The King And I

14231155_10209342749821542_2973621871437119961_oTuptim was the first legit soprano role that I ever performed. Up until that time I thought I was just a “belter” (a singer who “belts” out pop songs in the middle of their range).

It was truly a surprise to me when I was cast as Tuptim by one of the directors who worked at the Music Center in Los Angeles.

I was also terrified.

I had two legit songs to sing: “My Lord and Master” and a duet, “We Kiss In The Shadows.”

14258161_10209342798902769_2155259507831424074_oWhen you’re rehearsing and performing a musical, the first thing to give out from exhaustion is your voice. Rehearsing for weeks and then performing all those high notes show-after-show, eight shows a week, can be particularly exhausting… especially if you are a tired “belter” who hops across a stage as big as a football field every night.

So I quickly went to work with Seth Riggs and his amazing wife Florence Riggs.

There I learned some very weird and wonderful vocal exercises that blended the middle of my voice and opened up the high notes.

Thank goodness!

14231909_10209342802982871_3986353115949459646_oEven though I was terrified and wondered what I was doing there before every performance, all went well. Everyone just took me to be a delicate Lyric Soprano when I knew in my heart I was born to belt out Annie Get Your Gun.

Ahhh… Life! We make plans and Life just plays jokes and spins us around.

Udana Talks About Her TV and Movie Career, Pt. 3

NOTE: This interview with Udana Power was conducted by publicist Bill Murphy in late Spring, 2013. This is Part 3 (covering the years 1976-1979) of what’s likely to be a 4-5 part series of interviews with Udana about her appearances on TV and in movies. We hope you enjoy it!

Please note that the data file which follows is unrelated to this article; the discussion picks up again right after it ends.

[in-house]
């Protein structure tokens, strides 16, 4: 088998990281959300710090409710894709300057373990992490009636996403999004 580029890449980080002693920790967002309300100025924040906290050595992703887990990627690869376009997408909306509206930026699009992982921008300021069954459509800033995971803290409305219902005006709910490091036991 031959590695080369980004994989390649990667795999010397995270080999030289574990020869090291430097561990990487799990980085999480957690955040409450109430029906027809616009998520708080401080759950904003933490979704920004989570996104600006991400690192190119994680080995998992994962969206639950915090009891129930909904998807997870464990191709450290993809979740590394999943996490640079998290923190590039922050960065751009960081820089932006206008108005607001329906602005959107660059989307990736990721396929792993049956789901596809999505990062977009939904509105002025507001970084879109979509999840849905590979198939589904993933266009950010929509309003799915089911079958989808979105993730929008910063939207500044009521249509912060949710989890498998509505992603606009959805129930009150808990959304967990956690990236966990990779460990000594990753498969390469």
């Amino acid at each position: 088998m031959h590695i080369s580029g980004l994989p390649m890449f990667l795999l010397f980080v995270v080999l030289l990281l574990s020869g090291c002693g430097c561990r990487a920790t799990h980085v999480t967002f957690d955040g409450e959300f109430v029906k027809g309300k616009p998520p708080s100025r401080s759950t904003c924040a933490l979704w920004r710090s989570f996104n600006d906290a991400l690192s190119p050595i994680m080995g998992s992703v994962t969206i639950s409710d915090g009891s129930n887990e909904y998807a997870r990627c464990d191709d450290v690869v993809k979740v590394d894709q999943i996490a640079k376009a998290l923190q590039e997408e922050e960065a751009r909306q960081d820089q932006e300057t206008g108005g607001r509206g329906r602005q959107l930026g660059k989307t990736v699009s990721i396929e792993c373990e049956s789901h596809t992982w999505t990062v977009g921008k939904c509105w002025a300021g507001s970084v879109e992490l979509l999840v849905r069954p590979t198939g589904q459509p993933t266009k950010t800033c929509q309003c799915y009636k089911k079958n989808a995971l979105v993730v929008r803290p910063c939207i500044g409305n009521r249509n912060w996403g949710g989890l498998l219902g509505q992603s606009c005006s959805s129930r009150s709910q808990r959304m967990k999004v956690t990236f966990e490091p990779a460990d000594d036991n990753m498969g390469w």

Udana-1976Bill Murphy (BM): Let’s start with Hawaii Five-0, 1976. You did this episode (“Tour De Force, Killer Aboard”) just after LaVerne & Shirley. The show was filmed in Hawaii, so they must have flown you out there, right?

Udana Power (UP): Yes.

BM: What was that experience like?

UP: It was the first time I’d been to Hawaii. It was into the unknown. Exciting. Cliff Gorman [who played the bad guy in the episode] was there. I called him as I got in just to connect with him as an actor. But he didn’t want to. I think he thought I was asking for a date. I wasn’t. The episode was really fun. I didn’t get to see much of Jack Lord. I mean, when you’re working on something like that you’re only there doing your scenes and connecting with the director and the people you’re doing the scenes with as well as the full crew. I remember being in the station wagon [in her first scene]. Remember station wagons?

BM: Oh, yeah. [laughs]

UP: They don’t have station wagons any more. And it was a woody [wood paneled sides] station wagon. The sides were metal, painted to look like wood. (laughter) So 70s and 80s. Here’s another thing I noticed, and I noticed this in the episode of Soap: many women had dark hair, and there were no highlights in the hair. It was pre highlights. [Laughs]

BM: [laughs]

UP: I was killed off in the first few scenes. [Laughs]

BM: Yeah. I think you lasted about 10 minutes into the episode.

UP: Yep. But I threw myself into it like it was a leading role. I was interested in making sure that the scenes were good. I felt like I was up to speed. I knew my lines and, as Spencer Tracy advised a young actor, I knew my lines and didn’t bump into the furniture.

BM: Cliff Gorman. What was he like to work with?

UP: Terrific. He was an excellent actor. Very professional. Intense. I really appreciated Continue reading